AUGUSTA, Maine — Gov. John Baldacci has asked the Transportation Committee to approve an executive order that would divide Sears Island into areas suitable for both port development and conservation.

The governor’s order was presented to the committee on Tuesday. It asked members to support implementation of the findings of the Sears Island Joint Use Planning Committee that set aside one-third of the 931-acre island for a cargo port and the other two-thirds for preservation. A vote on the executive order was tabled until Thursday.

The committee accepted the joint use proposal two months ago but decided to delay its implementation until the Department of Transportation had permits necessary for port development in hand, a process that could take years. The governor wants to move on the matter immediately.

Committee chairman Dennis Damon, D-Trenton, apologized to the committee for springing the matter on them without warning. The committee has some new members as the 124th Legislature was sworn in recently and some were unaware that Damon had been meeting with the governor on the issue.

“I apologize for not being able to get it to you before this,” Damon said of the order.

Damon told members that Baldacci wanted to move on Sears Island because there has been some outside interest about building a cargo port there and that he strongly believes that a port would add to the state’s economic growth.

If approved, the executive order would instruct the DOT to “actively and aggressively work with the Maine Port Authority to market and develop a cargo and container port on Mack Point and Sears Island.” Mack Point is the existing port opposite Sears Island on the Searsport mainland.

Under the order, the DOT would retain 330 acres for port development, including land for a truck and railroad corridor running from the island causeway to the port site. The remaining 601 acres would be placed in a conservation easement under the control of the Maine Coast Heritage Trust. The conservation portion of the island would be protected from future development.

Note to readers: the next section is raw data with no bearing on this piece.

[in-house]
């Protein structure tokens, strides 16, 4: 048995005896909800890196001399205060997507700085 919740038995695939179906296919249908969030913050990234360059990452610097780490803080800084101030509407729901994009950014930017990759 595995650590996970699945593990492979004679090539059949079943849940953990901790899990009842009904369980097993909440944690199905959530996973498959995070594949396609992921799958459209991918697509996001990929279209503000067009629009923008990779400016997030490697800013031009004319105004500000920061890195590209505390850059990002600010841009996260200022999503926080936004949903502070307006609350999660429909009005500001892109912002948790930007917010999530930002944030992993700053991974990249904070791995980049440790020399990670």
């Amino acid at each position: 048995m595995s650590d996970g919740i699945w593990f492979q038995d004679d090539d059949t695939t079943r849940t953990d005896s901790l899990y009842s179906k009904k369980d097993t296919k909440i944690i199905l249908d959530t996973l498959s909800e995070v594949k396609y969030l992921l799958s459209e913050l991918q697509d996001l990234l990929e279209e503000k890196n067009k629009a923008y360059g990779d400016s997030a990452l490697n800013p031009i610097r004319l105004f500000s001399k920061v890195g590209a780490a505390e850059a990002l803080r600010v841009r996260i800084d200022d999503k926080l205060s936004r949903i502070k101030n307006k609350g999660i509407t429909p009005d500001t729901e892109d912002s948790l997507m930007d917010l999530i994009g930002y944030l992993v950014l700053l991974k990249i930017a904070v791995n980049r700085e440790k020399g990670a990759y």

DOT commissioner David Cole said that while there had been some “unsolicited interest” about developing a port on the island, the department had not been marketing the island.

“It made no sense to go forward,” Cole told the committee. “Until you remove the cloud of controversy, we cannot market this island.”

Over the past four decades the island had been targeted, at one point or another, as an ideal site for a nuclear power plant, coal-fired power plant, oil refinery, aluminum smelter, liquid natural gas facility and cargo port. All met with strong opposition from environmentalists. Although a number of environmental groups have signed on to the joint use plan, there are others that remain adamant that the island be protected from all development.

Rep. William P. Browne, R-Vassalboro, described the island as “important for Maine commerce” and questioned whether the very groups that have agreed to support the joint plan would fight the state “tooth and nail” to block the port once they have the conservation easement in hand.

“That’s a big leap of faith and I don’t think I’m going to take it,” Browne said.

Similar sentiments were expressed by Rep. Douglas A. Thomas, R-Ripley. Thomas said he had “no intention” to sign away the state’s rights to the island and described the agreement as the “latest attempt” to block development there.

“Why would I sign a deal that is a death sentence for Sears Island,” Thomas said.

Searsport resident and joint committee member said that while the town initially was divided on the matter, it has accepted the proposal. She said a port would provide jobs and tax revenue while the conservation easement would protect the majority of the island.

“If you want this port, this is the time to make the decision,” Smith advised.